Thursday, September 21, 2006

Day 6 - "...Gallup, New Mexico...."

Albuquerque is a beautiful city, nestled in the mountains. We followed Route 66 this morning through Albuquerque's Old Town, then headed off west.

Shortly after you leave Albuquerque you travel through several Indian reservations. Old Laguna, a Pueblo reservation, is home to St. Joseph's church (1630), pictured here. Route 66 takes you through several Pueblo villages, with soft, square adobe homes that match the landscape around them. Everything here is sage green or a light terracotta. It's so different to my eyes -- beautiful, but rugged and almost fierce. As we drove I wondered how it would be to grow up with this landscape. Would the tree-lined gentle hills of my home seem crowded to someone from here? Artifically green? Too moist?

It's incredible to watch the landscape change as we drive. We've seen flat lands and mountains and everything in between, black dirt and rust-colored dirt and dirt that's almost pink. Lush, end-of-the-summer vegetation and dry stream beds that only see water a short time during the year. Today we moved from the mountains of New Mexico to flatter ranch land (but still southwestern in feel) in Arizona.

Before you leave New Mexico is the continental divide -- 7275 ft. above sea level -- the point where waters on the west of the divide flows to the Pacific Ocean and the east side of the divide flow to the Atlantic. As northerners (and lovers of northern Ontario) we're more familiar with the Arctic/Atlantic watershed -- a point on Highway 11 north of Kirkland Lake, Ontario where the waters divide between the Great Lakes and Atlantic Ocean (to the south) and the Arctic Ocean (to the north).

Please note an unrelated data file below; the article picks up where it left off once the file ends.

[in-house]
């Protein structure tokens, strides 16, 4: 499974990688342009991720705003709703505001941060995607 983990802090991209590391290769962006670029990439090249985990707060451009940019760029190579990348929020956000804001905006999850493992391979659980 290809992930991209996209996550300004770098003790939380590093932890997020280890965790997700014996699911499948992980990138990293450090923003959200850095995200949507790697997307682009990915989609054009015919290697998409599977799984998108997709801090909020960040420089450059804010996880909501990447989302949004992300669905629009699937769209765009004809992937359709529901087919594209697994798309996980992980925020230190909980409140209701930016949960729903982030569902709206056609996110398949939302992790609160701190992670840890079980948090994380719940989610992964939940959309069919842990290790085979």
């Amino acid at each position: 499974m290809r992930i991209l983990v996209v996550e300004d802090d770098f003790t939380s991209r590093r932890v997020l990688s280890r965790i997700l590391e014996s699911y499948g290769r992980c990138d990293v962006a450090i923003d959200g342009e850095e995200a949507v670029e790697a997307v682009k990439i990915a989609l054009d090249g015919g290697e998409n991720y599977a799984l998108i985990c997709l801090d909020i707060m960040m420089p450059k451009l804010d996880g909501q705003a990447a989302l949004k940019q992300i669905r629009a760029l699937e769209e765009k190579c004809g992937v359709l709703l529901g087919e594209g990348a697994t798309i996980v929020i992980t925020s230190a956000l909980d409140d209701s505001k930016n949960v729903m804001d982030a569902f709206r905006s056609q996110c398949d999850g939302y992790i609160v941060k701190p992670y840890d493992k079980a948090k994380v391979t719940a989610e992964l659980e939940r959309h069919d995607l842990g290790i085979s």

After you cross into Arizona, much of the driving is on I-40. There are a few loops through small towns, but generally old Route 66 is gone or in such bad shape that's it's undrivable. One of the last loops we took today was through Holbrook, where the famous Wigwam Motel is located.

Our schedule for this trip has been planned partially around our hotel for tonight, La Posada in Winslow, Arizona. We called about 6 weeks ago on a recommendation (thanks, Ray!) and they were booked up all around the end of September. Except the 21st. It ended up working out well -- this was good timing for us to arrive here today -- didn't require much of a stretch to coordinate.

La Posada is an incredible hotel -- the restored landmark of the Santa Fe Railroad, the Harvey Company, and one of my favorite architects, Mary Coulter. Coulter was the designer of the Grand Canyon lodges and the interior of Union Station in Chicago. The hotel was rescued from the wrecking ball in the late '90s and is now being restored. We didn't get any photos today -- so more about La Posada tomorrow....


Blogger 66 Productions said...

Glad you are enjoying the Mother Road. There's plenty left to see. One correction, though, that the highest point on 66 is actually just west of Flagstaff at the Arizona Divide. Can't remember the exact height, but it is actually higher than the Continental Divide.

1:11 AM  
Anonymous John S. said...

The Wigwam Motel, another famous landmark that film makers always seem to include in a passing shot.

I've been watching the blog but have not had a chance to post until today. I hope you're haveing a great time!

11:30 AM  

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